We're a bit sad it only does 4k at 30Hz rather than 60Hz, but we'll choke back the tears and enjoy this brilliant TV for what it does best, amazing pictures and sound.

Price: £6000

Quick verdict: The Sony KD-65X9005A is a stunning large-screen TV.  In terms of form and function nothing else currently comes close. The set not only looks astonishing with native 4K content, but impresses with regular Blu-ray too. It also delivers the best consumer 3D in its class and offers solid internet TV functionality. Sony has dramatically squashed any notion that there’s no role for 4K UHD in today’s Full HD world. The 4K KD-65X9005A is something of a gamechanger.

Full review: Sony KD-65X9005A 65-inch 4K TV review

Anyone who buys a Panasonic compact camera is going to get a solid, dependable snapper that will last them years. The LF1 then, is an interesting little product. It's great in many ways, but there are some disappointments about the lens sensitivity and the built-in viewfinder. It's not a bad camera at all, it's just that with a few small tweaks, it could be an amazing camera. Issues aside, it still scores well and remains worthy of your consideration.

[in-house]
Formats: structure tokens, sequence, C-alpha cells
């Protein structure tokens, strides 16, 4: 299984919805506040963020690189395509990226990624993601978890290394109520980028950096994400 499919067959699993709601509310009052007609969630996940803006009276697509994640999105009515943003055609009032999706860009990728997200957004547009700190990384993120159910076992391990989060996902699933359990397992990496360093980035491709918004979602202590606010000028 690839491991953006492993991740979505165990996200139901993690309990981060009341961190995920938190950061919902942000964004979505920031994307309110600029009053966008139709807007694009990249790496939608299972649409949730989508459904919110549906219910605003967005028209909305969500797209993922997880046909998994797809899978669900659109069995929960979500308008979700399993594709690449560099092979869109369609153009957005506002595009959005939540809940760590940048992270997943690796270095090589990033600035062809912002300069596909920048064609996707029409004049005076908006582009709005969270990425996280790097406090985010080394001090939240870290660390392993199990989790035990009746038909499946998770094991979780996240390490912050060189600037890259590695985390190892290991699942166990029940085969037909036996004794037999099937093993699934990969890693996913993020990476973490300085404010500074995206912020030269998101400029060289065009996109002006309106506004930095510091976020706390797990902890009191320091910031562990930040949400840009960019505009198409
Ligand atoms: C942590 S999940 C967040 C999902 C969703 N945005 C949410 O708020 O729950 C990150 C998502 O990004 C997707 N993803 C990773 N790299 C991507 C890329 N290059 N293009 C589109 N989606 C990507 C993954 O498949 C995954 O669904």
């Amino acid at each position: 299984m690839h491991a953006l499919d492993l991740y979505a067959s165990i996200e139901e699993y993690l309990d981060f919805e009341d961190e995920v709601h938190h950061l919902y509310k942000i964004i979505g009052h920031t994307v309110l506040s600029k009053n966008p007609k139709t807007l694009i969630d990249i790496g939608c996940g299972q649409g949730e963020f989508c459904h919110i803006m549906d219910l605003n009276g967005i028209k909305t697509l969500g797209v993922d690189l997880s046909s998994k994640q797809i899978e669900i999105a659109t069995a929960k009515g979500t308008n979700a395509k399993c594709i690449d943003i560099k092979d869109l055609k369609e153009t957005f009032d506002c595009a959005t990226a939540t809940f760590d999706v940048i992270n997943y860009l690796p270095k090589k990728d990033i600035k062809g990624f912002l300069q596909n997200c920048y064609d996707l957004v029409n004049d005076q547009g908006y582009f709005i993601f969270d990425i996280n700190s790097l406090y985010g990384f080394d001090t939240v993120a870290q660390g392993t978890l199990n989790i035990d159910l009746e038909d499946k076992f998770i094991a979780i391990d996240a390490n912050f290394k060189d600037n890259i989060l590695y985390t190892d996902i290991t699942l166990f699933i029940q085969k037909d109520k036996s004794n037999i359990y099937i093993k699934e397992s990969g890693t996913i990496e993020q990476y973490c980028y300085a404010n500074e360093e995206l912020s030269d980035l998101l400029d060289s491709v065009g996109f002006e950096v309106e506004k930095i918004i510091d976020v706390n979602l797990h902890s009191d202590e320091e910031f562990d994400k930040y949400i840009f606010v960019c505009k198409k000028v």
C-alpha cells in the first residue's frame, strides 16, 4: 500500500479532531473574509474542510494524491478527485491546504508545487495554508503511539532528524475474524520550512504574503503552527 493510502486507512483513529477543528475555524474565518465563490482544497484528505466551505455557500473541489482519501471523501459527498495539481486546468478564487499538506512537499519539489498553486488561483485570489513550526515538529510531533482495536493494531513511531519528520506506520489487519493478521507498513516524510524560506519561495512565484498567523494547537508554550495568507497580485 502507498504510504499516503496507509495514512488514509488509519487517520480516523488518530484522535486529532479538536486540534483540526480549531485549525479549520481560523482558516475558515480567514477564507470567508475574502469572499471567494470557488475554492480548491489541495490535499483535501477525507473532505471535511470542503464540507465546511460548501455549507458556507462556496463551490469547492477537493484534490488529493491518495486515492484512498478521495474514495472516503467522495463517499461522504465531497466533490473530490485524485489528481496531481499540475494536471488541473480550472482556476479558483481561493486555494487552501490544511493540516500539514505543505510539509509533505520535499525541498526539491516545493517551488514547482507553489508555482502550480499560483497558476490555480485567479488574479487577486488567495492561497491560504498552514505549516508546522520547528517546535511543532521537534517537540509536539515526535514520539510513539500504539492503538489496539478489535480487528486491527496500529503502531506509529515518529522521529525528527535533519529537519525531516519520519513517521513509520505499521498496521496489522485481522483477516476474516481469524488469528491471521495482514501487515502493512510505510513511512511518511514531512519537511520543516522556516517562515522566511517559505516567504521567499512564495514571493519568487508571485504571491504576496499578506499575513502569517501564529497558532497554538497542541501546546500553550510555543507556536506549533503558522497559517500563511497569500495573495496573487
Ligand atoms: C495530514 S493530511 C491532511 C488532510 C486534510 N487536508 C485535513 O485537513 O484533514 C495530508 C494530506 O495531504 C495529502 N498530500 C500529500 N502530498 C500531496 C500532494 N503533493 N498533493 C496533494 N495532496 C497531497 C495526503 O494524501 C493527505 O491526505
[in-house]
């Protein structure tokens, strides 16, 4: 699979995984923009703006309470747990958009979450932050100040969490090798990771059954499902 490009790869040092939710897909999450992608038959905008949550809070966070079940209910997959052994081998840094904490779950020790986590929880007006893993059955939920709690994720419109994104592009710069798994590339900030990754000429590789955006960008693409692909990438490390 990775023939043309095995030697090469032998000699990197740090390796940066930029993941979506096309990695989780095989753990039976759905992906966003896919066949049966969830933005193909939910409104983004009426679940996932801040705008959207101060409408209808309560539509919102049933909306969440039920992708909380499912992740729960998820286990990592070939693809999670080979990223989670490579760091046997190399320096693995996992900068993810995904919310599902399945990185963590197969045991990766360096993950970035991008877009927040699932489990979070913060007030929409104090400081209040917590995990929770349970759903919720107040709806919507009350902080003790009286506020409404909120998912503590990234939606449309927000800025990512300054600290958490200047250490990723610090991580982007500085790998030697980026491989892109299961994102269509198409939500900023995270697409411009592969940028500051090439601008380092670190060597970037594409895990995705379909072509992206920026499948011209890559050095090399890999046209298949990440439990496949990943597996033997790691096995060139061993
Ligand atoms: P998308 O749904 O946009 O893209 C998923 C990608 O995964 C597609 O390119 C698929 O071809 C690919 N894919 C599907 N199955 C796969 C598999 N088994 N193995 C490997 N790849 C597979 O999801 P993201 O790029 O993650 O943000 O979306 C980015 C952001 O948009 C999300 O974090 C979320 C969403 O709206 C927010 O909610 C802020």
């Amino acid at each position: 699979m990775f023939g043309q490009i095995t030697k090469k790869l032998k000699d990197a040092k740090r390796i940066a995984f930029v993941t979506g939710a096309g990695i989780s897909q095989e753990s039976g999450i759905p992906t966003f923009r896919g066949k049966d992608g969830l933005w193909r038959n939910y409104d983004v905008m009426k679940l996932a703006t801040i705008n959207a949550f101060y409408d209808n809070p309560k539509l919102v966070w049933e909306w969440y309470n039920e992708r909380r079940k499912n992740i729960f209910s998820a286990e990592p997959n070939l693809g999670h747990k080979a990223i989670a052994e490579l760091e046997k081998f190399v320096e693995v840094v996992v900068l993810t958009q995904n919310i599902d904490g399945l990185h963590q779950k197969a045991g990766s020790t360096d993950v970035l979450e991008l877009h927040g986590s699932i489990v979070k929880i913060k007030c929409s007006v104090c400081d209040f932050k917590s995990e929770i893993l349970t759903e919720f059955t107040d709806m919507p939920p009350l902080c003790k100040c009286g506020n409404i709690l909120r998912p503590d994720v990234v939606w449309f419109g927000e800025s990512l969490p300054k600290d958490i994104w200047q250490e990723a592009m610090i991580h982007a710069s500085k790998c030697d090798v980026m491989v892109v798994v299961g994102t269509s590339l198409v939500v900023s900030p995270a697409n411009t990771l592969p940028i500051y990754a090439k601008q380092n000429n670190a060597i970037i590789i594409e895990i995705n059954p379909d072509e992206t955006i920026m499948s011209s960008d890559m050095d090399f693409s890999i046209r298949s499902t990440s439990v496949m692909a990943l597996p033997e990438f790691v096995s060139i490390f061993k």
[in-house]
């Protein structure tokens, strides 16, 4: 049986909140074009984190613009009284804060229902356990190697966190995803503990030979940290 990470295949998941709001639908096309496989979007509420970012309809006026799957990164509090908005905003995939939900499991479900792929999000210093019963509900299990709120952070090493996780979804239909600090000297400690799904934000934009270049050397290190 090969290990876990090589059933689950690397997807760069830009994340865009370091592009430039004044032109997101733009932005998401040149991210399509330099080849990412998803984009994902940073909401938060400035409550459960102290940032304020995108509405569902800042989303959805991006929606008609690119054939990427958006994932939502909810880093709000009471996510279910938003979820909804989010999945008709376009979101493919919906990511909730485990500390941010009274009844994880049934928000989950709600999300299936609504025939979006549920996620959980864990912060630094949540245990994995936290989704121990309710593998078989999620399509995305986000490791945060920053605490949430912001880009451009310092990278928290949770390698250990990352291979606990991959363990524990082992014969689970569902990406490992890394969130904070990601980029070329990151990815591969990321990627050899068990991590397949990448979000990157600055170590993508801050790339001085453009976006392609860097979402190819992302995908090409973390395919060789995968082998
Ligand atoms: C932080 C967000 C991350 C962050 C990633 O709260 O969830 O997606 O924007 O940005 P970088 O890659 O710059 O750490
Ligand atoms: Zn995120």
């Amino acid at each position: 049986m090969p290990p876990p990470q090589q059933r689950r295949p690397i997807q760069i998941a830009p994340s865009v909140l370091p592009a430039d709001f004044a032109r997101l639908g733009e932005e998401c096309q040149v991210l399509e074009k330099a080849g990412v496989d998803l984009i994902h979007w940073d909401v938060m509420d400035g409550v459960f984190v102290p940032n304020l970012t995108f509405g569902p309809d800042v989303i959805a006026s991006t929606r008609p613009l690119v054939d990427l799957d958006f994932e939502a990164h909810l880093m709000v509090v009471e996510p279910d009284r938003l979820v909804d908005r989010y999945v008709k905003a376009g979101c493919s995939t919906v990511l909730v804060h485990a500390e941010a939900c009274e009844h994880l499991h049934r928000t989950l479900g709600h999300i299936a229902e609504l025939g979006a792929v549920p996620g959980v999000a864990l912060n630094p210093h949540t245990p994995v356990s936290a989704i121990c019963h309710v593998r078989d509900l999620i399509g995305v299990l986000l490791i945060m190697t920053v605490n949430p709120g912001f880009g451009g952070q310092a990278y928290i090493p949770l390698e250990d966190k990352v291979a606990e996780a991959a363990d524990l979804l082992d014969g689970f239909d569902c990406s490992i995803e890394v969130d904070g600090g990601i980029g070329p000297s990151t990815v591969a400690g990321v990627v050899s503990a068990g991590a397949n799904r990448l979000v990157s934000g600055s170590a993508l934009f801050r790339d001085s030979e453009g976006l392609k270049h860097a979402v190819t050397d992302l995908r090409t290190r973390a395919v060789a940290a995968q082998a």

Price: £379

Quick verdict: The LF1's small size, lens control ring and electronic viewfinder make it an attractive concept. But the viewfinder fails to deliver, battery life is limited, as is the 28-200mm lens' maximum aperture and, at longer focal lengths, sharpness. It's a mix of good and bad and much the same can be said about the LF1's images. Overall there's plenty to like, but the LF1 overreaches and, therefore, fails to match up to its potential.

Full review: Panasonic Lumix LF1 review

It's not a glamourous car, but it does what Citroen does best, moves a family around with incredibly skill. It's the small details like the massive boot, cubby holes everywhere and the comfortable seats that make it a great family car. It's also economical and laiden with tech. There's not much wrong with this car at all, but there's a seven-seat model coming next year, and that means our advice is to wait for that model.

Price: £17,500

Quick verdict: A great family car, we advise waiting for the 7-seater however as it brings more space at little added cost

Full review: Citroen C4 Picasso review